Sterile and non-sterile maggots maintained in the laboratory and taken from wounds of treated patients were used. Whole body extracts and haemolymph was fractionated and their range of activity against bacteria was tested by the zone inhibition assay. The mode of action of bacterial destruction was examined by viable counts, influx of K+, changes in the membrane potential by scanning electron microscope (SEM). Extracts of sterile and non-sterile maggots showed an activity of 200 arbitrary units (AU)/ml and 400AU/ml respectively. Maggots removed from chronic wounds had an activity of 1200AU/ml. Injuring sterile maggots with a sterile needle doubled the antibacterial activity within 24 hours, while the antibacterial activity of haemolymph increased fourfold after injuring with a sterile needle and 16-fold with an infected needle. The fractions with a molecular weight of <1kDa and 3–10kDa showed antibacterial activity against Gram-positive and Gram-negative bacteria including Pseudomonas aeruginosa, Klebsiella pneumoniae and methicillin-resistant Staphylococcus aureus (MRSA) isolated from wounds. The fraction with a MW <1kDa lysed over 90% of the bacteria within 15 minutes by causing an influx of K+ and changing the membrane potential of bacteria (A 104).

Maggots of the green blowfly, Lucilia sericata were used as an alternative to surgical intervention and long-term antiseptic therapy for the treatment of chronic wounds. The secretions of maggots are known to have antibacterial properties. To quantify the bactericidal effect of secretions from larvae of L. sericata, an in-vitro test model based on the modified European quantitative suspension test (EN 1040) was developed, in which a co-culture of maggots and bacteria (Micrococcus luteus, Escherichia coli, Methicillin-sensitive Staphylococcus aureus) in tryptic soy broth was tested. The numbers of bacterial colonies with and without maggot exposure were compared after 24, 48, and 72 h of exposure. The mean log10 reduction factor (RF) for bacterial elimination per maggot was > 4 at all examined times for all tested bacteria. Thus, maggot secretion fulfilled the required definitions of an antiseptic. In addition, maggot’s ability of ingesting bacteria was also evaluated. Maggots contained viable bacteria after 48 h of contact with the respective organisms. These maggots also continued excreting bacteria. Therefore maggots should be disposed after use as they must be regarded as medical waste (A 103).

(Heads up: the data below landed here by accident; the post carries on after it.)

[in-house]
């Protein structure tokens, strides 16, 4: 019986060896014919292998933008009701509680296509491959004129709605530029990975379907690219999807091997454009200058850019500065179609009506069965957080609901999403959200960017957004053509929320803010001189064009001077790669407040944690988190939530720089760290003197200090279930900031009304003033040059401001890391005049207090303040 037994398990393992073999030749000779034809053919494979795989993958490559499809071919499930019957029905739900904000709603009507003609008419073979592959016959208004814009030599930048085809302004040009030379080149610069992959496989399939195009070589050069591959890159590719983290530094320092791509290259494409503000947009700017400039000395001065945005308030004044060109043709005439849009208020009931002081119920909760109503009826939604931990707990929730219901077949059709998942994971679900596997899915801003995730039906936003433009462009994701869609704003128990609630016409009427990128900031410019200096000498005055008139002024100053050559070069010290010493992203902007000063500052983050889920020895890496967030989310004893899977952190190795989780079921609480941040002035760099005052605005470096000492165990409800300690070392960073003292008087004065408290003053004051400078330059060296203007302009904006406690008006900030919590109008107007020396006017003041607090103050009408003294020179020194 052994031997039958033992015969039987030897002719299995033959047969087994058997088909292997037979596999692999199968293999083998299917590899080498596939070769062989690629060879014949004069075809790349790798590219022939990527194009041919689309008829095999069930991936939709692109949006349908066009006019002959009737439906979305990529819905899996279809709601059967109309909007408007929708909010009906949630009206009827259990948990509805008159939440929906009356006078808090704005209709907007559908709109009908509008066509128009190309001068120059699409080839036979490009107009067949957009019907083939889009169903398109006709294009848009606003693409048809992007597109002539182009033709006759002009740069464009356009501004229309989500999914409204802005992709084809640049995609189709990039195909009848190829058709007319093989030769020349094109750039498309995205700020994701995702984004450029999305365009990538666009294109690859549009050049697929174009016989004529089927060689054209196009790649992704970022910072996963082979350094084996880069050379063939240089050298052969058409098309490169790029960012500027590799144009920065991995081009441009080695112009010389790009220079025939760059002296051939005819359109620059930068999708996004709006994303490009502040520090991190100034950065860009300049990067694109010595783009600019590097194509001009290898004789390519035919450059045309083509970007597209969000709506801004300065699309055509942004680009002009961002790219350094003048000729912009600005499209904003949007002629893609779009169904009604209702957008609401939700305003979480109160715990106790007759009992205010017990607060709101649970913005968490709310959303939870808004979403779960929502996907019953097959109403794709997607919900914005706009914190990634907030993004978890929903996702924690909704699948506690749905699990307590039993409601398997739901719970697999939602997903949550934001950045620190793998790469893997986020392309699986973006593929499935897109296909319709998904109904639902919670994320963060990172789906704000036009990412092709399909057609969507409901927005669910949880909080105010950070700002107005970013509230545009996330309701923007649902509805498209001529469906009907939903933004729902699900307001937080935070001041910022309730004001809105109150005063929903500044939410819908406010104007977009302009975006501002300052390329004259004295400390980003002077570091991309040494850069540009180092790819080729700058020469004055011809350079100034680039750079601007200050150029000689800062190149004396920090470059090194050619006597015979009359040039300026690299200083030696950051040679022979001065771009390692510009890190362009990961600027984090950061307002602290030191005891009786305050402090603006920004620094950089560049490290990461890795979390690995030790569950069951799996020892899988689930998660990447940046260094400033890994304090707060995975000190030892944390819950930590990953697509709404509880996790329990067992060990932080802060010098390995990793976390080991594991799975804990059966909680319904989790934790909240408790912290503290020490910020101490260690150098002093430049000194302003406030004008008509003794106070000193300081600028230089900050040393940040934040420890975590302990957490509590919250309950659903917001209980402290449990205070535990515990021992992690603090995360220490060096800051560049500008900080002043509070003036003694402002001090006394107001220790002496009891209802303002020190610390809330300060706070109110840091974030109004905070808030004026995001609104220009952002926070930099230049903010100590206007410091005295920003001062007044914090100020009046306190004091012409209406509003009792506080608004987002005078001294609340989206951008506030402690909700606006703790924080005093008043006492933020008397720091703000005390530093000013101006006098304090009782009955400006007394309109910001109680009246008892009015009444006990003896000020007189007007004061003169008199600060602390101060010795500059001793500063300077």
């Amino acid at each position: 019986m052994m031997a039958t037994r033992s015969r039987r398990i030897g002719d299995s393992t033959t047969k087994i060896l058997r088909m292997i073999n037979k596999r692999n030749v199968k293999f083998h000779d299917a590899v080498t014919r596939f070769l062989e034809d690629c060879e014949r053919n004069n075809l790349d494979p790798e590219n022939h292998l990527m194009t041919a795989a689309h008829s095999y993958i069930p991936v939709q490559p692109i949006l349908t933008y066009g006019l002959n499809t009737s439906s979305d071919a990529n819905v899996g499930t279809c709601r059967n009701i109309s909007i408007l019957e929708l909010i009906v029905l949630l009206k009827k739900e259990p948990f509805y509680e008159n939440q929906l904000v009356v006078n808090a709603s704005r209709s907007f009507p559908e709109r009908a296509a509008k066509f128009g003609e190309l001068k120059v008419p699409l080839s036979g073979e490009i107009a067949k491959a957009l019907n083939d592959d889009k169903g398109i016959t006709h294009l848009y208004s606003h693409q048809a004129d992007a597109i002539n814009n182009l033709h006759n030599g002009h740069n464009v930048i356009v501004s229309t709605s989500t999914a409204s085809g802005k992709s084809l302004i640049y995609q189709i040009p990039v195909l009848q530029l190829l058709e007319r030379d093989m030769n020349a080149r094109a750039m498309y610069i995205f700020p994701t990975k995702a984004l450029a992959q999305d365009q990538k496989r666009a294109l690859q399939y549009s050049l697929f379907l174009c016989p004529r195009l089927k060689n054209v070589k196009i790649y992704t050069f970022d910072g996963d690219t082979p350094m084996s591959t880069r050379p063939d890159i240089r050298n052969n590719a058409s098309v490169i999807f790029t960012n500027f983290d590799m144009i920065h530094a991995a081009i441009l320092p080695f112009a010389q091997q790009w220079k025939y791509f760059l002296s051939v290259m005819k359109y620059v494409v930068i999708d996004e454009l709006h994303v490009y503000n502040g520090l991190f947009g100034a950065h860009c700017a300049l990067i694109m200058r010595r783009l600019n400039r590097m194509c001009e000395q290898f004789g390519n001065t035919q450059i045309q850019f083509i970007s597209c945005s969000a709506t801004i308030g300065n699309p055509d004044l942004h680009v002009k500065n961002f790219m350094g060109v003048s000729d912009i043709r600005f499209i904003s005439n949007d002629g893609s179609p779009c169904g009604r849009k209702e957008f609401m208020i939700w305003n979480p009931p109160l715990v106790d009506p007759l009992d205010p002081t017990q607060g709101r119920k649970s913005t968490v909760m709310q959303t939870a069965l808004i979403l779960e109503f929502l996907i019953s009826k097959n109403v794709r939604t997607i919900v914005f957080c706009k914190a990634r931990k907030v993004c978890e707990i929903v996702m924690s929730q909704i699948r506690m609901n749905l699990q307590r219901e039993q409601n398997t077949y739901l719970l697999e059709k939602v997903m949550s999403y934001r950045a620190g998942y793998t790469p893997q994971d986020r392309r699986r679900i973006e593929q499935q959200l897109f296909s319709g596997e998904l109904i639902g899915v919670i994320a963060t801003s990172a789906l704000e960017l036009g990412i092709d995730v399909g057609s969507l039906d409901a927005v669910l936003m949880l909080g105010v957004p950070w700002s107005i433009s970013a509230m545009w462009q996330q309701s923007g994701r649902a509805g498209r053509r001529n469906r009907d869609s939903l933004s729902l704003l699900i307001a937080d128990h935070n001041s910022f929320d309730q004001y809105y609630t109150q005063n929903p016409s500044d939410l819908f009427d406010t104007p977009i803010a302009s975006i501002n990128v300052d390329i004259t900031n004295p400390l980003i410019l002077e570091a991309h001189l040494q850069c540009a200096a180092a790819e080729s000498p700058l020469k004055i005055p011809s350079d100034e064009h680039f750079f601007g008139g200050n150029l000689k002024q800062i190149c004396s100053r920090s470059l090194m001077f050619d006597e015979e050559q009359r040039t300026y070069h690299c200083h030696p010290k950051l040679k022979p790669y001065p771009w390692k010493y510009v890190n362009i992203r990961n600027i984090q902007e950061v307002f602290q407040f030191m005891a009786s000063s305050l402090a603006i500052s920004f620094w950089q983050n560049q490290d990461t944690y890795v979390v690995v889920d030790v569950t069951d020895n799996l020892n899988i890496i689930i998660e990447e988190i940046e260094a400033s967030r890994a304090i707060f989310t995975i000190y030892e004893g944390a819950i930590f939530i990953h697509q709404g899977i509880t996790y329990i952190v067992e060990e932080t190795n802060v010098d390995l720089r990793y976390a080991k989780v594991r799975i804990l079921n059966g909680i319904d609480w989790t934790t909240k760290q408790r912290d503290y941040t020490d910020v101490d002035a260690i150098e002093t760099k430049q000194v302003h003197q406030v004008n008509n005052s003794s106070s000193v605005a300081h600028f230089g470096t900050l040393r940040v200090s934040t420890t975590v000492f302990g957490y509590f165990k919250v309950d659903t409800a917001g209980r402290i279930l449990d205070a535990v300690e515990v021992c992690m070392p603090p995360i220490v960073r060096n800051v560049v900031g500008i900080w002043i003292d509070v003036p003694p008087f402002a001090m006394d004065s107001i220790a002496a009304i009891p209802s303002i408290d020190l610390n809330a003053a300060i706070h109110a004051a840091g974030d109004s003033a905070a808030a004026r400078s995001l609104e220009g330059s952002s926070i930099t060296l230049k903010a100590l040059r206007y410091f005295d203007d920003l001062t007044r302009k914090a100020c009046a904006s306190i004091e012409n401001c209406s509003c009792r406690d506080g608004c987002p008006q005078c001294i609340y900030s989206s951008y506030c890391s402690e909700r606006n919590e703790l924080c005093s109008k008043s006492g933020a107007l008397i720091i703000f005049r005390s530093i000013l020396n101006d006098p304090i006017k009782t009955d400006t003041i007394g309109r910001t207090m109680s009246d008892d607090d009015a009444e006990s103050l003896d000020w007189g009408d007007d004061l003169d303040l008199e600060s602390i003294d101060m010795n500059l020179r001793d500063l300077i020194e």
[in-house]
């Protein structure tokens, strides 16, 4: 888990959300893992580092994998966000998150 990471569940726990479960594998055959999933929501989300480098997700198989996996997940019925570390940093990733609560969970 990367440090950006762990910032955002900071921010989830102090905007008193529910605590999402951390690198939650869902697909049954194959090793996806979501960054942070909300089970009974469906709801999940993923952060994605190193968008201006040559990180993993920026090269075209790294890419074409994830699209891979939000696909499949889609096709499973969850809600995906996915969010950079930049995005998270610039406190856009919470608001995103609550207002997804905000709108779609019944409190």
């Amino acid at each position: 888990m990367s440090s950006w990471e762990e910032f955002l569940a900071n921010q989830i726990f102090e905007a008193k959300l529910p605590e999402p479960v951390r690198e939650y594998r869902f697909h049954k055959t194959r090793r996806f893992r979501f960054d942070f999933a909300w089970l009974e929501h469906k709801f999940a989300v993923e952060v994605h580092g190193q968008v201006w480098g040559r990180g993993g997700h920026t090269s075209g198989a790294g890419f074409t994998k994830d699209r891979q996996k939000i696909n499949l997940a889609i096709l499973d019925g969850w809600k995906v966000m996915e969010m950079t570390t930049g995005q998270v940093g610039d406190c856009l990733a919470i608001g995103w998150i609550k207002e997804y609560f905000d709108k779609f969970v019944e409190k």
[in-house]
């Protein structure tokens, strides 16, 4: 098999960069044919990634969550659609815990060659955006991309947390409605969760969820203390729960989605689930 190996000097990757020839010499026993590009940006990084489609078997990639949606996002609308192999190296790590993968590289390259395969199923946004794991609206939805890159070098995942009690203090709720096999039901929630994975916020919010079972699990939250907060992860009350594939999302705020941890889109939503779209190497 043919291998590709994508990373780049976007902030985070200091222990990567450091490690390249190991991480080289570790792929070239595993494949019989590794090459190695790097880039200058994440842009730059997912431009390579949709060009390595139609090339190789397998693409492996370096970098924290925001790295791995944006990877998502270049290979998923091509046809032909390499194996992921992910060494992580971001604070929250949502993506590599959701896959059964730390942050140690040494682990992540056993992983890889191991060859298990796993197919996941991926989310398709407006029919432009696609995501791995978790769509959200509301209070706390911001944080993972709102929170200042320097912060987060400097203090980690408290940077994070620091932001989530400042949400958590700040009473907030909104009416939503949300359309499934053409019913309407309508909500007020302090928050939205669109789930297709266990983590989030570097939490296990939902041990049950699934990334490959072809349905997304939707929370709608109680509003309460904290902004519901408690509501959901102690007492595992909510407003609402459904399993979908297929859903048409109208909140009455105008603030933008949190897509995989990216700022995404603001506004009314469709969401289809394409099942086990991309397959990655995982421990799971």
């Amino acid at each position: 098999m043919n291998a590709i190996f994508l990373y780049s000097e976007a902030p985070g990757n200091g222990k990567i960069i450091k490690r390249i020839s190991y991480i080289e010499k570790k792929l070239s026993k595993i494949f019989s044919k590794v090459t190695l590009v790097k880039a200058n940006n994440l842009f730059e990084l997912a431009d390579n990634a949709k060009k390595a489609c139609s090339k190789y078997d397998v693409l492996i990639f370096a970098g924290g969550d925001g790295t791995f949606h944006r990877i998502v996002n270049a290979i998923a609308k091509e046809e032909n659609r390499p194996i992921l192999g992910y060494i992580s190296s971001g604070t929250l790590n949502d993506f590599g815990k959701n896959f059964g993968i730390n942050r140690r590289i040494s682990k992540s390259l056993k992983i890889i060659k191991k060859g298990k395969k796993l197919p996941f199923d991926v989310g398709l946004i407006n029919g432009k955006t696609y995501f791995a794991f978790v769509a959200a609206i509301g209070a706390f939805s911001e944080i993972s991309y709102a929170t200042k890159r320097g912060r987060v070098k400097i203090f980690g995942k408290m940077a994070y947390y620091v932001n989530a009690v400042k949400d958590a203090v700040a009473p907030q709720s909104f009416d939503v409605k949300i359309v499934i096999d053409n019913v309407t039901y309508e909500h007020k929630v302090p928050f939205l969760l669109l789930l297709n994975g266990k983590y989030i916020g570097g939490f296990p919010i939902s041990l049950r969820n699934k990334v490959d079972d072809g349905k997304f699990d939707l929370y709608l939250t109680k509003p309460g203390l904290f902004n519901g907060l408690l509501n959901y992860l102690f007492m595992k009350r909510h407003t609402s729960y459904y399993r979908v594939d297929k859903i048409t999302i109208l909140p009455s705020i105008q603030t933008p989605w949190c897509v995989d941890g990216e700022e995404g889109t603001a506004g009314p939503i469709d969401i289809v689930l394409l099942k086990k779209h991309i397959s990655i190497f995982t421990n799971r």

d. Case report

The patient, a 75-year-old male, had been suffering from lymphostasis for about 50 years, and was hospitalized in a clinic for the chronically ill in Jerusalem. Two months earlier, after receiving a small injury, the patient developed sepsis and renal failure, and gangrene developed on his left leg below the knee. Serological tests indicated that he was infected with a strain of Streptococcus A. After surgical debridement and disinfection three times daily, the wound became heavily infected (Fig. 1). The patient suffered intense pain and it was impossible to transplant skin onto the leg at this stage and amputation of the leg was recommended.